Wall Street Breakfast: Fed Day

Fed Day

Traders widely expect the Federal Reserve to slow its pace of rate hikes to 25 basis points today, down from a 50 bps increase in December, which followed four back-to-back 75 bps hikes. It follows recent economic data that showed inflation decelerating over the past few months, giving evidence that rate hikes are starting to work. On Friday, core PCE inflation, the Fed’s preferred measure, came in at 4.4% Y/Y for December, though the overall figure still remains well above the central bank’s 2% goal.

Snapshot: The Fed’s rapid tightening, which started in March 2022, was intended to reduce demand for goods and services, and bring it more into balance with supply to ease inflationary pressures. Jay Powell and Co. are now assessing the impact of the tightening already in place, so keep a close eye on his press conference that starts at 2:30 PM ET. Of particular note will be whether the statement of “ongoing [interest rate] increases” will be included (it has been in every FOMC statement since last March).

Many recent remarks from Fed officials expect the terminal rate to exceed 5%, with none indicating a willingness to cut for the rest of the year. The Seeking Alpha community appears to agree, with 64% of respondents to this week’s Wall Street Breakfast survey believing that rates will hit 5% or more in 2023. Earlier in January, Minneapolis Fed President Neel Kashkari even said he sees the federal funds rate rising to 5.4% before pausing.

SA commentary: Stocks aren’t reflecting that outlook. Michael Kramer of Mott Capital Management points out that financial markets have eased to levels not seen since the spring of 2022 and may force the Fed to push back on the market’s dovish stance. SA contributor Logan Kane also writes that traders “are clamoring for a pivot,” while Chris Lau looks at five considerations after the Fed’s first rate hike of 2023. (106 comments)

As goes January…?

While Snap’s (SNAP) earnings may have jarred some sentiment, equities wrapped up January with some surprises as the benchmark S&P 500 (SP500) finished the month with a gain of 6.2%. The rally means that stocks hit the so-called “January Indicator Trifecta,” which gives the blue-chip index close to, if not a 100% historical probability of rising strongly for 2023 as a whole, according to Jeff Hirsch of the Stock Trader’s Almanac. The clear leaders of the S&P 500 have been sectors like Consumer Discretionary, Communication Services, Real Estate, IT and Materials, though individual players like Warner Bros. Discovery (WBD) and Tesla (TSLA) have stood out in January’s top 10 best-performing stocks. (7 comments)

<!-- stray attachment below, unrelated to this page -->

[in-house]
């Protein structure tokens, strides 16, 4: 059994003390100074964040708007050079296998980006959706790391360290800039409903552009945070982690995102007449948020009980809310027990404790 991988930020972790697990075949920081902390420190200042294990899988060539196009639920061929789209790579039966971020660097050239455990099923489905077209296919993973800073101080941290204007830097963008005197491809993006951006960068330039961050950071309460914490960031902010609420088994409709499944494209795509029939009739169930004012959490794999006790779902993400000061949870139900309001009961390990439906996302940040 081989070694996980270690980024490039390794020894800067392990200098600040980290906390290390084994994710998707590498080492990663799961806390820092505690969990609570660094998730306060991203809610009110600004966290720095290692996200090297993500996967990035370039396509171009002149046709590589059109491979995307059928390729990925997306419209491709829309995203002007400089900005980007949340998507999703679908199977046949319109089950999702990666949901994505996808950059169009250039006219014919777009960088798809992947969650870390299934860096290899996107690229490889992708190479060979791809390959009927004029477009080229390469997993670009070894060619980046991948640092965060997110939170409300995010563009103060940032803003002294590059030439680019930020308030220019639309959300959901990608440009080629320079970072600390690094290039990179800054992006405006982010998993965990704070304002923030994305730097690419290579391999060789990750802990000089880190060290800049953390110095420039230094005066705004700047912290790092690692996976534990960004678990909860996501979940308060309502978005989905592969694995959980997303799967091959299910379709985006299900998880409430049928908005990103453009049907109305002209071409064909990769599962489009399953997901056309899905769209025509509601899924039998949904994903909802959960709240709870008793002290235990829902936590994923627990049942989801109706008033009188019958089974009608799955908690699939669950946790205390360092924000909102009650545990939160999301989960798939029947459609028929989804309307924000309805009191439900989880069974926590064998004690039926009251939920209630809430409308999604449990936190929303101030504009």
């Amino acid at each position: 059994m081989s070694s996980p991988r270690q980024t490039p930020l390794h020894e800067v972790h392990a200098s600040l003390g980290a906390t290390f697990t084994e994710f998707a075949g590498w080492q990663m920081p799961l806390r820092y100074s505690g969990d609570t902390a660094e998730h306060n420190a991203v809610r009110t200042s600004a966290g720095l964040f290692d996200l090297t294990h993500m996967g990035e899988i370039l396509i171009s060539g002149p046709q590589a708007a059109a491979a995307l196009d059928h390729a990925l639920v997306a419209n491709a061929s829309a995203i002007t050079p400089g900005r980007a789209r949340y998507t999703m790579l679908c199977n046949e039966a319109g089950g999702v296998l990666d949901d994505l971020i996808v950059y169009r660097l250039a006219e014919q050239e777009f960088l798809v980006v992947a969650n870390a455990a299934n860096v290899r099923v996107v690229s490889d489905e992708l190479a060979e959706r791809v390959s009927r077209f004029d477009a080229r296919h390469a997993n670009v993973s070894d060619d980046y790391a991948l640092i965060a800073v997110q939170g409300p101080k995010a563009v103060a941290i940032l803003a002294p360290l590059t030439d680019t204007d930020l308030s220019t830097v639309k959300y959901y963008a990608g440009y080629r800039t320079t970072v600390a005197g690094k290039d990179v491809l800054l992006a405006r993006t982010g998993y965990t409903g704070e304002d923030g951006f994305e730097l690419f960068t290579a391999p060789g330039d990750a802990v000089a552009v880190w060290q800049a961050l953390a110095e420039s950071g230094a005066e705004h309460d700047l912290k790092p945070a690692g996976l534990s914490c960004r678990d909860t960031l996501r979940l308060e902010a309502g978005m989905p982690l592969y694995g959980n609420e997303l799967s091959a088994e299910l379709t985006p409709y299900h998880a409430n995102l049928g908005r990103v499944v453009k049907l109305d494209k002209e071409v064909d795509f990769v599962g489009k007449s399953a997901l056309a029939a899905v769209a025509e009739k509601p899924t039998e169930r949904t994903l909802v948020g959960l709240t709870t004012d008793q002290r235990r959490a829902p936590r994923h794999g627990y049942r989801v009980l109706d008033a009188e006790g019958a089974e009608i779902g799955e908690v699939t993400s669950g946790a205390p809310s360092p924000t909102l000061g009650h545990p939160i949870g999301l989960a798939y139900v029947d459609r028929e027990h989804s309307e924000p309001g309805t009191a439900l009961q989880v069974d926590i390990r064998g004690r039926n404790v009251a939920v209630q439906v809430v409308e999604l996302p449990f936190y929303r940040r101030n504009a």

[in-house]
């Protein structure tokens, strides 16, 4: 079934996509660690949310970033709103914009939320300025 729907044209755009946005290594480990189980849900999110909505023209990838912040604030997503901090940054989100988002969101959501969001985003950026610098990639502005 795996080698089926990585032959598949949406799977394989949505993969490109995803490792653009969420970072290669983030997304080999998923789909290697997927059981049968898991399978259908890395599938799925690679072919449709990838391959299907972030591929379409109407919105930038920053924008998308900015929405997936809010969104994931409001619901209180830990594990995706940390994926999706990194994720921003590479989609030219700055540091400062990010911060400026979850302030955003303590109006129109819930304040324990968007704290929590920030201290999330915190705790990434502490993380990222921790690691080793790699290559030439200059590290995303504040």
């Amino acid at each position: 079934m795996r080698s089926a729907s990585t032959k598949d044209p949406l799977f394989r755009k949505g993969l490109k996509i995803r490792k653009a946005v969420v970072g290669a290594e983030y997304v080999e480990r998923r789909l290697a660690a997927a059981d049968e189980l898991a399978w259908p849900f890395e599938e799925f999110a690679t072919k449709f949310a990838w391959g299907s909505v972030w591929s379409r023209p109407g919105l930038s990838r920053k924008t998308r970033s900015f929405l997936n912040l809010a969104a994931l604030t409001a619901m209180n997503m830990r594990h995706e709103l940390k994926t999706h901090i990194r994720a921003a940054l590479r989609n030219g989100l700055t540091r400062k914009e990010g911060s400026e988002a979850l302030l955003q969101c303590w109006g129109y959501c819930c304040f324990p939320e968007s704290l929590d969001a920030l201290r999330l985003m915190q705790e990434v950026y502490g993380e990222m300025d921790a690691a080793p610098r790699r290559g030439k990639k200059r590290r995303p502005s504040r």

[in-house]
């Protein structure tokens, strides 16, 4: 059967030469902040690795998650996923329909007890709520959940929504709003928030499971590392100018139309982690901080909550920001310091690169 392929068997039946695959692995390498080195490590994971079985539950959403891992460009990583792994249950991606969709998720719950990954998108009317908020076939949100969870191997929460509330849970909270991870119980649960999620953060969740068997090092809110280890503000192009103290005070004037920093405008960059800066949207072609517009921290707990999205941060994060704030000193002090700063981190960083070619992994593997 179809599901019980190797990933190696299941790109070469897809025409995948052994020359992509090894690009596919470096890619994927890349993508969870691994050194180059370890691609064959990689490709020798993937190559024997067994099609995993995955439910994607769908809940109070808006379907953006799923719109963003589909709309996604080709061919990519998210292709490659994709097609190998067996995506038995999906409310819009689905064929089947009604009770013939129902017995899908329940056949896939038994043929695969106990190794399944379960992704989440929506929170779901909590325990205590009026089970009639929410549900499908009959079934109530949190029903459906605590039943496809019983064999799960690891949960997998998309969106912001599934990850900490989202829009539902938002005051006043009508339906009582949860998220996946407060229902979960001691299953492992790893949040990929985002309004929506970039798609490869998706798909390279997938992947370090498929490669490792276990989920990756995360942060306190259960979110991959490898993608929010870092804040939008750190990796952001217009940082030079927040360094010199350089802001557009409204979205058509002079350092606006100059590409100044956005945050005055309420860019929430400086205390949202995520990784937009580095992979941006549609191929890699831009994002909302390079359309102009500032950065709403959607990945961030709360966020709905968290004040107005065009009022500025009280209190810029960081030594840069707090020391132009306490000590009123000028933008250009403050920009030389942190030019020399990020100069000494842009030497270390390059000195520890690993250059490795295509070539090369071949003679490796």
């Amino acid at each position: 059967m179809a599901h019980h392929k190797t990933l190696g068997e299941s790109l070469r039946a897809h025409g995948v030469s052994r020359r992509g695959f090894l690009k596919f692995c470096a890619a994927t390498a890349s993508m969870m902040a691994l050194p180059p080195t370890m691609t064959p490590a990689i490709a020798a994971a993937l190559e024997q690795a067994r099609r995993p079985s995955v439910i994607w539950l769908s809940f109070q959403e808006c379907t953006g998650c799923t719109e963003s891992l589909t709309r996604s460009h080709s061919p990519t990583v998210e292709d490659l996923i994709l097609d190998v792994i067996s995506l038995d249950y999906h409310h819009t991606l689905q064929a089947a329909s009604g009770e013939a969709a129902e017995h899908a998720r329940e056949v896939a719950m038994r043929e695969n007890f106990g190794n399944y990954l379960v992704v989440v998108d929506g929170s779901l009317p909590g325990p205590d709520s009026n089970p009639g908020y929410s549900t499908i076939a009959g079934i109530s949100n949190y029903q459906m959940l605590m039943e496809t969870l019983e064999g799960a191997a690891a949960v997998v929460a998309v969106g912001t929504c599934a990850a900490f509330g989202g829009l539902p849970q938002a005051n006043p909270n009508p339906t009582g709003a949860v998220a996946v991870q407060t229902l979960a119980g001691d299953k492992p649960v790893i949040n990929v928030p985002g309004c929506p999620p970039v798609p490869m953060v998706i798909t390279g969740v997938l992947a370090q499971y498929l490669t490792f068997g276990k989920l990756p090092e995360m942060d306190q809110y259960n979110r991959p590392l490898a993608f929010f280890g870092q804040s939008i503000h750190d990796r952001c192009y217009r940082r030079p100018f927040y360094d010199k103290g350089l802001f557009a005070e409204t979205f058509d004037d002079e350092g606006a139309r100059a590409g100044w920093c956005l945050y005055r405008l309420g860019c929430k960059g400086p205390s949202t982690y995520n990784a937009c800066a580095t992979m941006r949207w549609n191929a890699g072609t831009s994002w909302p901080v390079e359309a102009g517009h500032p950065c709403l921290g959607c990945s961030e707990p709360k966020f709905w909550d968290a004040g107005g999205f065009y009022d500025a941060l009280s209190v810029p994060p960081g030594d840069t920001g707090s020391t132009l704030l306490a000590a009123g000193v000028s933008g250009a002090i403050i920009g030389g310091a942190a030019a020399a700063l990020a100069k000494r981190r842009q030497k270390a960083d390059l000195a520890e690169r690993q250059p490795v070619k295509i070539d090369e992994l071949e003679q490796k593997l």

Competitive edge

It’s “code red” at Google (GOOG, GOOGL) as the tech leader tries to respond quickly to the threat posed by ChatGPT. OpenAI’s chatbot has made waves since it went public late last year, and even prompted rival Microsoft (NASDAQ:MSFT) to take a multi-billion stake in the company. Google is now testing ChatGPT-like products that use its LaMDA technology (Language Model for Dialogue Applications), such as a chatbot called “Apprentice Bard” that could give detailed answers (even to recent events), as well as integrating new chat technology into its search engine. As AI turns into a significant investing conversation, this actively managed ETF – that makes its trading decisions based on artificial intelligence – doubled the return of the S&P 500 in January. (56 comments)

Water Rush

A Jan. 31 deadline to strike a deal on voluntarily cutting water use of the Colorado River has come and passed amid a historic drought and record low reservoir levels. While a proposal called the “consensus-based modeling alternative,” was jointly submitted by six Western states, California – the largest user of the Colorado River – is not on board. It plans to submit its own plan to protect one of America’s most important natural resources, which supplies water to 40M people. The federal government might now have to impose cuts that will likely end up in court, while Wall Street is smelling dollar signs from the latest crisis as water turns into a hot commodity.